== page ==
EC 'Doubts' Legality of Denmark's Plan to Restore Intra-Schengen Border Checks
The European Commission made it clear it has "important doubts" about a proposal by the Danish government to restart checks on goods and merchandise at its frontiers.
A "first legal assessment" of Denmark's plan "raises important doubts about whether the proposed measures, if implemented in the intensive and permanent way that has been announced, would be in line with Denmark's obligations under European and international law," commission spokeswoman Pia Ahrenkilde-Hansen told reporters in Brussels Friday, as cited by Bloomberg.
The spokeswoman cited a draft letter by European Commission President Jose Barroso to the Prime Minister of Denmark. Barroso spoke with Danish Prime Minister Lars Loekke Rasmussen Friday morning and will send the letter to him once it's completed, Ahrenkilde-Hansen said.
The spokeswoman said the Commission's analysis "raises important doubts" as to whether the measures respect European Union treaties and international laws.
She said Denmark's move "appears to put in question" EU laws.
"We have concerns...and this is what we will be looking into in the next days," the spokeswoman said as cited by Dow Jones.
She said Barroso had asked Denmark to "refrain from unilateral steps" on the border issue and maintain a close dialogue with the Commission.
On Wednesday, Denmark announced plans to set up customs booths at land border crossings, harbors and airports to make random checks of travelers, but vowed to adhere to the Schengen rules. The border controls are supposed to be introduced within two to three weeks, according to the Danish Finance Minister.
The European Commission asked Thursday explanations from Denmark regarding the country's decision to reinstate control at its borders with Sweden and Germany.
The European Commission "will not accept" any challenge to the principle of freedom of movement of goods and people in the European Union, Commission spokeswoman Pia Ahrenkilde Hansen, who is also from Denmark, is quoted as saying.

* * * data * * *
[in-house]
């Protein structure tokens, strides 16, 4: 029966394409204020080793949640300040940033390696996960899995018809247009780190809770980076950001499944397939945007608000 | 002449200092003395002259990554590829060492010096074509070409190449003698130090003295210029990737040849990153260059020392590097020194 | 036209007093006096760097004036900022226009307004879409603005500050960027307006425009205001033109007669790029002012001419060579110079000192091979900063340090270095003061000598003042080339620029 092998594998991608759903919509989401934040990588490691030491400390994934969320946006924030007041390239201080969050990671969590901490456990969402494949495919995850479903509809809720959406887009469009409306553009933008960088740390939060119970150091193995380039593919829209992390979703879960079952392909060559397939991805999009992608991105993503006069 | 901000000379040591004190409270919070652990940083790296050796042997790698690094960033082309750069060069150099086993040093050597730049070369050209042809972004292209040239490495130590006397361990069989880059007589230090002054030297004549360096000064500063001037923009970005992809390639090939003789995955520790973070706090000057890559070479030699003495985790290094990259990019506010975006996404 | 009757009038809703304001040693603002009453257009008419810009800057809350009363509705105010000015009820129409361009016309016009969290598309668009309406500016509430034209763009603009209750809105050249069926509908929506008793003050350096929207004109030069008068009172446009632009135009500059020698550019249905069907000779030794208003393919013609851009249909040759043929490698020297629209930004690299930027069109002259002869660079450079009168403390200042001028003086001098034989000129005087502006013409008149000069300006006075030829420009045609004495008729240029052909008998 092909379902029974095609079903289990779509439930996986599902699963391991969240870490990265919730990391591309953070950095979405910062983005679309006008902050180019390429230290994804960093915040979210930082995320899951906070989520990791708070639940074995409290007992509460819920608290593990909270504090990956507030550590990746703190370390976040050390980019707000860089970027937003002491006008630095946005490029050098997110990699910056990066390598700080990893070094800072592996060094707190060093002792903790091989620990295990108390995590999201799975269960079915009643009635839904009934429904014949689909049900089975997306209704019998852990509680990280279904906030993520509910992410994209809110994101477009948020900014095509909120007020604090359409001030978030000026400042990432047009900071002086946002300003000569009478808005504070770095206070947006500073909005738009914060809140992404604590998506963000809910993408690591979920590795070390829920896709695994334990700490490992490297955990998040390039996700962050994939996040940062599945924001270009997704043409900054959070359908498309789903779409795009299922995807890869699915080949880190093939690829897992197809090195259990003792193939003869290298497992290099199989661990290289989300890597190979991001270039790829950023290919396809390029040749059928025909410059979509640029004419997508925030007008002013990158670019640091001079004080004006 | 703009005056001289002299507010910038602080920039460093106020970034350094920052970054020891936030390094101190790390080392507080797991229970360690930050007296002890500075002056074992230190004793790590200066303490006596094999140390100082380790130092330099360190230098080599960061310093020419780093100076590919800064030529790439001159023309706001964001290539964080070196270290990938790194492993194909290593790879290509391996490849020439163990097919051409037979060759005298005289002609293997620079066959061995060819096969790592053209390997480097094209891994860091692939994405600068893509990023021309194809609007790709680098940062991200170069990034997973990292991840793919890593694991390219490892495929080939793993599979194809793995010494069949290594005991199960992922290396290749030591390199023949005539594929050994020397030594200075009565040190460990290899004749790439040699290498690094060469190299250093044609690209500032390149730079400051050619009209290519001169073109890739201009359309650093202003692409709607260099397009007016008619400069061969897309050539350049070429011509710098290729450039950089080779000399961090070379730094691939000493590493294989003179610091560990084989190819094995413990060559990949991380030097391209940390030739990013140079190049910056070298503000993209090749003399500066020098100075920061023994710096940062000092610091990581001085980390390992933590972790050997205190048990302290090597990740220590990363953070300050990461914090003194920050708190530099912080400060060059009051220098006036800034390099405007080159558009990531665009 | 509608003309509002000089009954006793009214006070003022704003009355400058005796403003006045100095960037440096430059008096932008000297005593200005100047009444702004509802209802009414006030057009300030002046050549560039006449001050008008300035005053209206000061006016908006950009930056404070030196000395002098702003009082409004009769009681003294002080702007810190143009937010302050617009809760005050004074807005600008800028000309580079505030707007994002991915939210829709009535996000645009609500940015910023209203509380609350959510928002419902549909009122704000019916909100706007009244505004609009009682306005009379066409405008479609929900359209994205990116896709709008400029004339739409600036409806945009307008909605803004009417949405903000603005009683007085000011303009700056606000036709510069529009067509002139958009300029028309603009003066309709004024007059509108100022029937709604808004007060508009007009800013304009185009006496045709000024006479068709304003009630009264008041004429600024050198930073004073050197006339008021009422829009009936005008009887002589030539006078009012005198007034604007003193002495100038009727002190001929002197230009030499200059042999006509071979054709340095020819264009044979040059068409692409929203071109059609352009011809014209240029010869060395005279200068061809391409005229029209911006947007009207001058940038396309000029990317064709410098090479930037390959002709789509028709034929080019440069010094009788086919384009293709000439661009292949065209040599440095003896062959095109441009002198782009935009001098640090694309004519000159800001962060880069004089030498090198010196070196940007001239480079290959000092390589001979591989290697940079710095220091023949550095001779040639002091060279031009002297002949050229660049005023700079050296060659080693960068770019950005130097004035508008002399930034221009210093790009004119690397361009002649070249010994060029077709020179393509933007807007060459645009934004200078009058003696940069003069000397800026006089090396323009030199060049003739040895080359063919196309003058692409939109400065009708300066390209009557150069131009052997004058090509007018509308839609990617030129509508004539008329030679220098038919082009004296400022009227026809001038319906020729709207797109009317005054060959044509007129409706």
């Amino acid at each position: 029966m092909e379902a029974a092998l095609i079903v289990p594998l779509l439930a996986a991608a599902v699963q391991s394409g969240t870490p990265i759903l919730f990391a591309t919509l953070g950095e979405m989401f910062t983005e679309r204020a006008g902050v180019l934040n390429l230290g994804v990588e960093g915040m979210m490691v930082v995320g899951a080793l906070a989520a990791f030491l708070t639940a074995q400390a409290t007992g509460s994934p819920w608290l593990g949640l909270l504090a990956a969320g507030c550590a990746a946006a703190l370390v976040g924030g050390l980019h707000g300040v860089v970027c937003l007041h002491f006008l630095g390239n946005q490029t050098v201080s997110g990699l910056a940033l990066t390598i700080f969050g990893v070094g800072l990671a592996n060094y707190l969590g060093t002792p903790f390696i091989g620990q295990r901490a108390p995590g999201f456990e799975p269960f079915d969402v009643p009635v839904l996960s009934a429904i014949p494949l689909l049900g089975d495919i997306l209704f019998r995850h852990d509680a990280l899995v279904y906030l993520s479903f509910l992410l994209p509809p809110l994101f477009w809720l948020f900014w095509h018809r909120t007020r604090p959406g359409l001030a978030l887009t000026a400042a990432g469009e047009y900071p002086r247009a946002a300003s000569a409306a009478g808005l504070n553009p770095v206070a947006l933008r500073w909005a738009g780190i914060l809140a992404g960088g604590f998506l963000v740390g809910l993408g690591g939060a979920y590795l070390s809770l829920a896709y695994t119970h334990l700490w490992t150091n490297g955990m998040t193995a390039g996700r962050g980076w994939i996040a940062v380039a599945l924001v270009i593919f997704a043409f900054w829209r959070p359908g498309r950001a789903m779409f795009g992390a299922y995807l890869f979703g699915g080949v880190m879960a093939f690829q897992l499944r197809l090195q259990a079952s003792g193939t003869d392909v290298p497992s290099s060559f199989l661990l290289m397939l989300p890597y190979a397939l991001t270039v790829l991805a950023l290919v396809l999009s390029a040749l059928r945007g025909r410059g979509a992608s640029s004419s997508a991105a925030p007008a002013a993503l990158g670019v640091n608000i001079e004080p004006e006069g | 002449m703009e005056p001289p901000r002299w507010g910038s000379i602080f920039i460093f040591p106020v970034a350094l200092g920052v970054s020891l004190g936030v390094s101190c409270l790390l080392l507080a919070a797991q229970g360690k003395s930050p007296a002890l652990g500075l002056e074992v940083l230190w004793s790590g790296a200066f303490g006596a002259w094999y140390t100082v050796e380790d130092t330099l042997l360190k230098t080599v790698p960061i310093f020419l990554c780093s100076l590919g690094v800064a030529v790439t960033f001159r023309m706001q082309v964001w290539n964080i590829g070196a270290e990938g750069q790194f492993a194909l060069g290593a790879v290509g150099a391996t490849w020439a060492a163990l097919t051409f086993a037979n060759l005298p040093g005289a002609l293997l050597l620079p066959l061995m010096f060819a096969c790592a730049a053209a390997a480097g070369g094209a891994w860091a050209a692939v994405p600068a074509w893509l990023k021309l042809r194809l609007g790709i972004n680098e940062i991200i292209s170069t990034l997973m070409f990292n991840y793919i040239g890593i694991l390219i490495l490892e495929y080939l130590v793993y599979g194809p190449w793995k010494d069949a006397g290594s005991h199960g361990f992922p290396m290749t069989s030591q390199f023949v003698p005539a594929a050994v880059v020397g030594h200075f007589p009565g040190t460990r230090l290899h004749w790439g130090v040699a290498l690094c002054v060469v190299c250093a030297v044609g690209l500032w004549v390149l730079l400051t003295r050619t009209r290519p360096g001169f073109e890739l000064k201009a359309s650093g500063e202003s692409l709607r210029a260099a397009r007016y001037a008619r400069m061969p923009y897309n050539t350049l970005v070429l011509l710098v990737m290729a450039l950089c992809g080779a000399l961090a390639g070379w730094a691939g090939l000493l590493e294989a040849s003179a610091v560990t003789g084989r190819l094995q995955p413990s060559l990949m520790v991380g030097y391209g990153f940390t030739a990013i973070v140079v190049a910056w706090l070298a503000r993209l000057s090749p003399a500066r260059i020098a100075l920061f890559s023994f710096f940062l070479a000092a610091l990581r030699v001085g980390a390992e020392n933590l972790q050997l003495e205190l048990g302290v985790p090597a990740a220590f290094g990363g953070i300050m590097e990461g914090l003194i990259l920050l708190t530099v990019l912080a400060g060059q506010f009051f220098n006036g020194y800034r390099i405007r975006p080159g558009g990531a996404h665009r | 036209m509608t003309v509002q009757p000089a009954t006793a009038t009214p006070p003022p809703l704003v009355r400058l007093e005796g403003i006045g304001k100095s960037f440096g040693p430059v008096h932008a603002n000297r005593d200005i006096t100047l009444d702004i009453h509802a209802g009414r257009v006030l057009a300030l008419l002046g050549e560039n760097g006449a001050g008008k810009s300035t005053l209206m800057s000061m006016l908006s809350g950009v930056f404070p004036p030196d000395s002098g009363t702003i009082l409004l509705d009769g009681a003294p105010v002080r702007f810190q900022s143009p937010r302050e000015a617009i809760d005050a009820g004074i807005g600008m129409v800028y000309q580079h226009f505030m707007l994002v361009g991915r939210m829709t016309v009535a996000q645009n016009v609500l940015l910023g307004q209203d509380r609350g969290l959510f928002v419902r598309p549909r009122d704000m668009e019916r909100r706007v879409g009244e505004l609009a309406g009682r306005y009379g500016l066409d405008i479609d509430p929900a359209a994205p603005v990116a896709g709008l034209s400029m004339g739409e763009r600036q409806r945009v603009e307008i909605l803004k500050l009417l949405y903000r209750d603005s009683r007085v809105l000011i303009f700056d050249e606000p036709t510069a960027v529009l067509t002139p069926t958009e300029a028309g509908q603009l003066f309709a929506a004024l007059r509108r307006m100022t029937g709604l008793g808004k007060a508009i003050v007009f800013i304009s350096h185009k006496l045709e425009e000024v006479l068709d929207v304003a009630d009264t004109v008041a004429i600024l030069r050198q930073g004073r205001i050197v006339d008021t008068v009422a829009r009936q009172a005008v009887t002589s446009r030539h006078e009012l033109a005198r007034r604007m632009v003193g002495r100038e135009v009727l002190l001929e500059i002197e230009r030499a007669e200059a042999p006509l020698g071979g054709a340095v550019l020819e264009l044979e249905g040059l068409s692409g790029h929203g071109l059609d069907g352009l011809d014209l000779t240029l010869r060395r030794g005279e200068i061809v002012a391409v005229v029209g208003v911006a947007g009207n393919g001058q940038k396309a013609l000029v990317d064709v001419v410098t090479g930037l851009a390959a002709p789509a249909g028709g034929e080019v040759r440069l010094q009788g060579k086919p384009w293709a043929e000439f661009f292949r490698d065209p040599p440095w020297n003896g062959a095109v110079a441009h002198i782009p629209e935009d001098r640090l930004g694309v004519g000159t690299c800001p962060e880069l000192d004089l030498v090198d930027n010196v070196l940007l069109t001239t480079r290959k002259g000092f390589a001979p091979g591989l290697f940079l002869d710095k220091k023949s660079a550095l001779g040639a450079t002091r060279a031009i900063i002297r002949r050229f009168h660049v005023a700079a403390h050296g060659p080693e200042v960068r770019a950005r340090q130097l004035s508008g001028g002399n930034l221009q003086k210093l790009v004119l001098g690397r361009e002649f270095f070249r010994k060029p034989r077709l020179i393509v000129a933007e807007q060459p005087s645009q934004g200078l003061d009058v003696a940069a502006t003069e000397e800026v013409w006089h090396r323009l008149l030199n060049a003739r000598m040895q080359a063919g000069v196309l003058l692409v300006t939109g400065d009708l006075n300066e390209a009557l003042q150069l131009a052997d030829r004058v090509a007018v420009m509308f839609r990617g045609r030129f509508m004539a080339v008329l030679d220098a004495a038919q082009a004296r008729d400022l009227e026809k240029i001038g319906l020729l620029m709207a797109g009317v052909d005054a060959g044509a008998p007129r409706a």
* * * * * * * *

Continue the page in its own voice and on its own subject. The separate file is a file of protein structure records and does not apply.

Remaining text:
Denmark's decision came only a day before the scheduled emergency meeting of the ministers of interior and justice from the European Union Member States dedicated to the future of the Schengen zone.
The minority government in Copenhagen announced Wednesday that it had reached a political deal to boost checks by customs officials in a bid to curb smuggling and other cross-border criminal activity.
In return, the government hopes to win concessions from right-wing populists to accept raising the early retirement age as part of its 2020 reform package, DPA points out.
Denmark's immigration minister, Soren Pind, vigorously defended the move as being consistent with Europe's border-free Schengen area upon his arrival in Brussels on Thursday.
"We're not going to shut down the borders," he said, as cited by DPA, noting that passport controls are not on the table. "Тhis is a question of customs officers doing what customs officers have always done - seeing if there are drugs or hidden arms."
The interior minister of Germany, which shares a border with Denmark, said he was "somewhat surprised" by the proposal. Hans-Peter Friedrich declined to comment further, however, until he had a chance to discuss the matter with his Danish counterpart.
"We are determined to make sure that the big achievement of travel freedom in Europe remains unimpaired and in place," Friedrich said. "The goal is always for the Schengen agreement to be strengthened and not weakened."
Austria's interior minister also warned against overreacting.
"The fact is that (we need) a clear yes to circumstance-driven border controls and a clear no to the general raising of borders," Johanna Mikl-Leitner said, as cited by DPA. "What is important is that we should and can continue to use the instrument of circumstance-driven controls and that it must be within the power of decision of single states."
The issue landed in the spotlight in April, when a high-profile spat erupted between France and Italy over the latter's decision to issue permits allowing travel within Schengen to North African economic migrants, following an influx of some 28,000 such migrants.
The two countries eventually asked the EU to reform Schengen so that internal border controls can be reintroduced in extraordinary cases of increased migration.
Under current rules, Schengen countries can reintroduce border controls for up to 30 days in case of threats to public order - with governments typically resorting to the clause in case of major summits or sporting events.
EU Home Affairs Commissioner Cecilia Malmstrom has said that the current regulation "is a little fluffy" and needs to be tightened.
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